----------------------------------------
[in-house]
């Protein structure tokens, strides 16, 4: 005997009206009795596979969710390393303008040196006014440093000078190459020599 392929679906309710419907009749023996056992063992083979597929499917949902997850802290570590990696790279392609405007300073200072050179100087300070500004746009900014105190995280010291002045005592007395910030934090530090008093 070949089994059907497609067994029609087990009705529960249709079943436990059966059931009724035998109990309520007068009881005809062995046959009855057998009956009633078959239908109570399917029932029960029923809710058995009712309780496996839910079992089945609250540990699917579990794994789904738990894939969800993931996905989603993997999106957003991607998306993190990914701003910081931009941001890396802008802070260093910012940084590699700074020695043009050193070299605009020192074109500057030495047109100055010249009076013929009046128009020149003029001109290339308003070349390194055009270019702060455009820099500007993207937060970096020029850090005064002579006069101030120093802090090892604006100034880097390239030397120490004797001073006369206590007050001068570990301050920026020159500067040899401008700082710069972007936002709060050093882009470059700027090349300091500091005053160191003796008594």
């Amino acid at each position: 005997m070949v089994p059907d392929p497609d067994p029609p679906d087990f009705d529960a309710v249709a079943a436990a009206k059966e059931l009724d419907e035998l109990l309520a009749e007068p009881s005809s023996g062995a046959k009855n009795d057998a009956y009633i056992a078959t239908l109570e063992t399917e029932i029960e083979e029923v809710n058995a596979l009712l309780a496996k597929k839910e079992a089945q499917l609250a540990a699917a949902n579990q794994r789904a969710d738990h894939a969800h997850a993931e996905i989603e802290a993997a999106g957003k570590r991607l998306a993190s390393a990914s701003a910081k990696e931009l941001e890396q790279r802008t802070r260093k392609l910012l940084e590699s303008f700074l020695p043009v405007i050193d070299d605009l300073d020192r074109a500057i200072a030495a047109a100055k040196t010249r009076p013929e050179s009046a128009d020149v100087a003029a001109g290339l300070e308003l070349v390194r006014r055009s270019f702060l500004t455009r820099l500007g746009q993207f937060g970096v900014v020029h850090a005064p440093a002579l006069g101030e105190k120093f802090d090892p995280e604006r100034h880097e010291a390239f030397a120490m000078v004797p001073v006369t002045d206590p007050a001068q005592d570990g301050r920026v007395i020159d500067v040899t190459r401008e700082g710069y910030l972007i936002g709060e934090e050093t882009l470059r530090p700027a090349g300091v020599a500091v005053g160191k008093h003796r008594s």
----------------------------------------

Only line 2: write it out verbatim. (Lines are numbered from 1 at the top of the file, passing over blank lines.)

């Protein structure tokens, strides 16, 4: 005997009206009795596979969710390393303008040196006014440093000078190459020599 392929679906309710419907009749023996056992063992083979597929499917949902997850802290570590990696790279392609405007300073200072050179100087300070500004746009900014105190995280010291002045005592007395910030934090530090008093 070949089994059907497609067994029609087990009705529960249709079943436990059966059931009724035998109990309520007068009881005809062995046959009855057998009956009633078959239908109570399917029932029960029923809710058995009712309780496996839910079992089945609250540990699917579990794994789904738990894939969800993931996905989603993997999106957003991607998306993190990914701003910081931009941001890396802008802070260093910012940084590699700074020695043009050193070299605009020192074109500057030495047109100055010249009076013929009046128009020149003029001109290339308003070349390194055009270019702060455009820099500007993207937060970096020029850090005064002579006069101030120093802090090892604006100034880097390239030397120490004797001073006369206590007050001068570990301050920026020159500067040899401008700082710069972007936002709060050093882009470059700027090349300091500091005053160191003796008594």